There are a lot of photographers out there; many of whom are using Flickr. Unfortunately, not all photographers are getting the attention that they rightfully deserve. By increasing your exposure on Flickr, you can not only increase your presence there, but it can also lead to other features of your photos on blogs, photography sites or even magazines. Additionally, some of the tips listed below may also be helpful on other photography sites and for your portfolio.
Photo by moonlightbulb
1. Use an Awesome Title:
Of course, its way easier to just upload your photos with the default slogan “IM_9999” or “untitled” or whatever your camera and computer makes. On the other hand, if you take a few more seconds and add a title to go with that really awesome photo, it can add to its awesomeness. You don’t really have to make it that creative or unique, just removing the default will make it so much better.
Photo by red.dahlia
2. Use Tags:
In order for your photos to get picked up in searches, which in turn will increase your exposure, you have to add tags that are associated with it. Tags, or keywords, in which you describe your photo is what you need to add. These keywords can be objects in your photo, the subject, the color, and time of day, a feeling, anything descriptive. For example, the above photo could be tagged as: black and white, water, large boat, ocean or lake, calm
Photo by DaveKav
3. Add a Description:
A long description is not necessary, but a couple of short sentences giving a story to go along with the photo adds some extra perspective. The sentences could be about the conditions in which you took the photo, your inspiration, the editing, and so on. Also, if you add a few keywords in your description, search engines will pick up on them.
Photo by johntrainor
4. Keep your Flickr updated:
You should make it a routine to upload your photos to Flickr. The larger the collection you have, the more the chance of exposure is. Plus, if you’re updating continuously, people will check your photos out and probably want to come again to see what’s been going on.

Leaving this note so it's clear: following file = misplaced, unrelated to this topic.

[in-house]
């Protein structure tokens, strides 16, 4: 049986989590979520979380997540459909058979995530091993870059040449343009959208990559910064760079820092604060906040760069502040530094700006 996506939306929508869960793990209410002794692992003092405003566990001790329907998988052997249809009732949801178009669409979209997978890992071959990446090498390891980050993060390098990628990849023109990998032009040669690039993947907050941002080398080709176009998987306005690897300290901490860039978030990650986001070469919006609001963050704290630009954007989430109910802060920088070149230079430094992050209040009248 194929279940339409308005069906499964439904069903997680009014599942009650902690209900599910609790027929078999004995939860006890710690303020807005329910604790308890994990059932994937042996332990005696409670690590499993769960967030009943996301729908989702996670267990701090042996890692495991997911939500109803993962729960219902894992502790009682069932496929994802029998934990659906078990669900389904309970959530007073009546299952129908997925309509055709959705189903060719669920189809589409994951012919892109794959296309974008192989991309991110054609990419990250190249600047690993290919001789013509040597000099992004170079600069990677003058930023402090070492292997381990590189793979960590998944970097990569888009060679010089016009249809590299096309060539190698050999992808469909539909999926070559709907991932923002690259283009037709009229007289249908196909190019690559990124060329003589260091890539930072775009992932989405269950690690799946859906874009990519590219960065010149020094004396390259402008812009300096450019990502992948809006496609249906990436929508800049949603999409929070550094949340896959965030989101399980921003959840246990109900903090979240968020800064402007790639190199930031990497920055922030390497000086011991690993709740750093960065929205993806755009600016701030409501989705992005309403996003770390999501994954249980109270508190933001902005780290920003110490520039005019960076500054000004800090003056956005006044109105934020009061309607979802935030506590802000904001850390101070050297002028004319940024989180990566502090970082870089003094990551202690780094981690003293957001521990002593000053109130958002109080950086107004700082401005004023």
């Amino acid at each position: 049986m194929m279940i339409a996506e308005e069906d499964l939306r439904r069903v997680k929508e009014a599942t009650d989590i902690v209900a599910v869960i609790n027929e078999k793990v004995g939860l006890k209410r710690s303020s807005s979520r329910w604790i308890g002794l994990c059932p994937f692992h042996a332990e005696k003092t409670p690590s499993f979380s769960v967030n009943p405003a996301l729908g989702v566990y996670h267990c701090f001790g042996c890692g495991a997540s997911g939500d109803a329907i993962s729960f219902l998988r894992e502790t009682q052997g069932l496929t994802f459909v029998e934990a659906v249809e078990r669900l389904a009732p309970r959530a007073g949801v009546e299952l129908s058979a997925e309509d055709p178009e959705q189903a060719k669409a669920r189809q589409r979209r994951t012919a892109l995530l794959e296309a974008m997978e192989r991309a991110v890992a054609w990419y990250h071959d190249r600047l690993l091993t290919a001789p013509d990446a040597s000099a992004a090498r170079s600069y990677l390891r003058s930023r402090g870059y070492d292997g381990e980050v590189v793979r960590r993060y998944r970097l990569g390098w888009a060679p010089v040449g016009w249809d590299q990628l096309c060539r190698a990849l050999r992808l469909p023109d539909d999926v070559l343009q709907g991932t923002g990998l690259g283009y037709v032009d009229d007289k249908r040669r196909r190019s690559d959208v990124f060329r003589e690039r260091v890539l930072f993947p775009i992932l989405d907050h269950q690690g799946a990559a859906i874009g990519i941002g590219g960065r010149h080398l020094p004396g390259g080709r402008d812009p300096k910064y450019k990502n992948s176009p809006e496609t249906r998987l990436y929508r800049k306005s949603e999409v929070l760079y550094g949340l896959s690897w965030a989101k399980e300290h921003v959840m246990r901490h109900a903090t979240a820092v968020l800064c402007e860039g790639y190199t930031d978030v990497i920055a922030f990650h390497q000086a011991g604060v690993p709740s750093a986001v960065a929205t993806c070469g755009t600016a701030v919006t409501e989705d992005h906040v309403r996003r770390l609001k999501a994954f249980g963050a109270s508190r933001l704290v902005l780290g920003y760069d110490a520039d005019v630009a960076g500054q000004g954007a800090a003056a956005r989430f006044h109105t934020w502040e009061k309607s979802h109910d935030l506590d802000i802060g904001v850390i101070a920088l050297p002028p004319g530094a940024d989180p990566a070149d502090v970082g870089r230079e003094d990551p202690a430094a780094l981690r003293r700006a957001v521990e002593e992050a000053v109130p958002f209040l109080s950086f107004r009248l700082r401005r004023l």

Photo by splorp
5. The Creative Commons Box:
Typically, when a website or blog is looking for a photo from Flickr, they will do so by searching with the Creative Common license filter. When you upload your photos, you should choose the Creative Common license because it protects your photos but still allows their usage as long as credit is given, which will grow your chance to be featured. There are a lot of sites out there, and they need photos now, so be sure not to limit yourself.
Photo by Shaun Johnston
6. Keep Full-size images:
Furthermore, if blogs or websites are looking for photos and they come to yours, they’re going to want a good quality photo. It shouldn’t be any smaller than 500px. (Also, when you pick who can download your photo, pick anyone!)
Photo by Matthew Stewart
7. Lighten Up your Watermarks:
There are many times, when looking on photography sites, you come across really great photos obstructed by a giant or bold watermark. It’s definitely necessary for artists and photographers to have and use a watermark. However, it should be used tastefully. Make it petite and transparent, and place it in one of the bottom corners.
Photo by mugley
8. Upgrade to Flickr Pro:
If you’re taking your photography serious, upgrading to the Flickr Pro Account will do you well. Most people are weary about purchasing accounts, especially when you can use most of it for free. However, with Flickr, the pro account has many features that provide tools and flexibility. You will be able to access stats, make collections and uploads are unlimited.